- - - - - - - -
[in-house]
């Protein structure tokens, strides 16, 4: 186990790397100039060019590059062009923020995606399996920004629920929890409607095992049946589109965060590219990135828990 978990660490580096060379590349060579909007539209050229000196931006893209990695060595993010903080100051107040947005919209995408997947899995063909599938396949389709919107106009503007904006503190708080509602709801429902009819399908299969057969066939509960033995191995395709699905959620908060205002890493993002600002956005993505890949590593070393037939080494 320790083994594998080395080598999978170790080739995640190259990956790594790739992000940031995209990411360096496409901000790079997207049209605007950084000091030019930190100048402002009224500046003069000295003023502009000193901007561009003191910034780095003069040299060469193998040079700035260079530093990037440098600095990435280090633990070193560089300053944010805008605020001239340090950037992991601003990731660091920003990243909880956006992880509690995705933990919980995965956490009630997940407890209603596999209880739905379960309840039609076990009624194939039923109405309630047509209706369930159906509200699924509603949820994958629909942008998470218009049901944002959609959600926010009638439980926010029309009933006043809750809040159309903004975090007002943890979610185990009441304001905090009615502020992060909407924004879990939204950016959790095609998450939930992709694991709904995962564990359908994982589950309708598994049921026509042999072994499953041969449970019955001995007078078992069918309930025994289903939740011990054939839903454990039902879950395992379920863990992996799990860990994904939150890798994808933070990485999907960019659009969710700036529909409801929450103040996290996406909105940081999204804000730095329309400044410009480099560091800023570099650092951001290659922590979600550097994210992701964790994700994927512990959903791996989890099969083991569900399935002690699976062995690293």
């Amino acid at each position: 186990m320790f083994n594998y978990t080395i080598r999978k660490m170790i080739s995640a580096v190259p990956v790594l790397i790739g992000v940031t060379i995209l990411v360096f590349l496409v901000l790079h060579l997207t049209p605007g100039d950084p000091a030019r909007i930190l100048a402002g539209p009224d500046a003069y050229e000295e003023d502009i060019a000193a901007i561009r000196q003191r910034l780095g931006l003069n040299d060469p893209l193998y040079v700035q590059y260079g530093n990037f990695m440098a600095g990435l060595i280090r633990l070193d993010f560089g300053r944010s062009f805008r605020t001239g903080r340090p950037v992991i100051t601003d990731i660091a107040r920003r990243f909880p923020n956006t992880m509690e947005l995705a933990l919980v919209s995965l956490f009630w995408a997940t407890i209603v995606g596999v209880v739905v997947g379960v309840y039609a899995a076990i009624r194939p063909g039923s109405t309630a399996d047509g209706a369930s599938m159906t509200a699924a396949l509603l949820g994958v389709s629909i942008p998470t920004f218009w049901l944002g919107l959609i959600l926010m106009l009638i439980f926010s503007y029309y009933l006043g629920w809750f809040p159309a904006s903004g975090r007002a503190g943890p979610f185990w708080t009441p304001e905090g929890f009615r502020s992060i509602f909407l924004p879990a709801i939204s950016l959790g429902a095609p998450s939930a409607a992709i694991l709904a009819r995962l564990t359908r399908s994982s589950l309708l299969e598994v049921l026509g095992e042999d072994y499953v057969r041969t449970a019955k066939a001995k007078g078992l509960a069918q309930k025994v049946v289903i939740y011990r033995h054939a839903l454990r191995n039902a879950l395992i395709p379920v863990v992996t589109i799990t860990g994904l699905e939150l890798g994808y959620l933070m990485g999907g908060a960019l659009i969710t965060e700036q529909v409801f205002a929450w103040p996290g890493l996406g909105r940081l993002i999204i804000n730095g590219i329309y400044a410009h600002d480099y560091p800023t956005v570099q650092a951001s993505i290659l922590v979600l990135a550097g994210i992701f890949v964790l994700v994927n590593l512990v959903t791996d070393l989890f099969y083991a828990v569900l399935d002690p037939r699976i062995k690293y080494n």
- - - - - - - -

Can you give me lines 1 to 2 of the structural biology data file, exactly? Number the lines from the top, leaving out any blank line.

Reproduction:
[in-house]
């Protein structure tokens, strides 16, 4: 186990790397100039060019590059062009923020995606399996920004629920929890409607095992049946589109965060590219990135828990 978990660490580096060379590349060579909007539209050229000196931006893209990695060595993010903080100051107040947005919209995408997947899995063909599938396949389709919107106009503007904006503190708080509602709801429902009819399908299969057969066939509960033995191995395709699905959620908060205002890493993002600002956005993505890949590593070393037939080494 320790083994594998080395080598999978170790080739995640190259990956790594790739992000940031995209990411360096496409901000790079997207049209605007950084000091030019930190100048402002009224500046003069000295003023502009000193901007561009003191910034780095003069040299060469193998040079700035260079530093990037440098600095990435280090633990070193560089300053944010805008605020001239340090950037992991601003990731660091920003990243909880956006992880509690995705933990919980995965956490009630997940407890209603596999209880739905379960309840039609076990009624194939039923109405309630047509209706369930159906509200699924509603949820994958629909942008998470218009049901944002959609959600926010009638439980926010029309009933006043809750809040159309903004975090007002943890979610185990009441304001905090009615502020992060909407924004879990939204950016959790095609998450939930992709694991709904995962564990359908994982589950309708598994049921026509042999072994499953041969449970019955001995007078078992069918309930025994289903939740011990054939839903454990039902879950395992379920863990992996799990860990994904939150890798994808933070990485999907960019659009969710700036529909409801929450103040996290996406909105940081999204804000730095329309400044410009480099560091800023570099650092951001290659922590979600550097994210992701964790994700994927512990959903791996989890099969083991569900399935002690699976062995690293």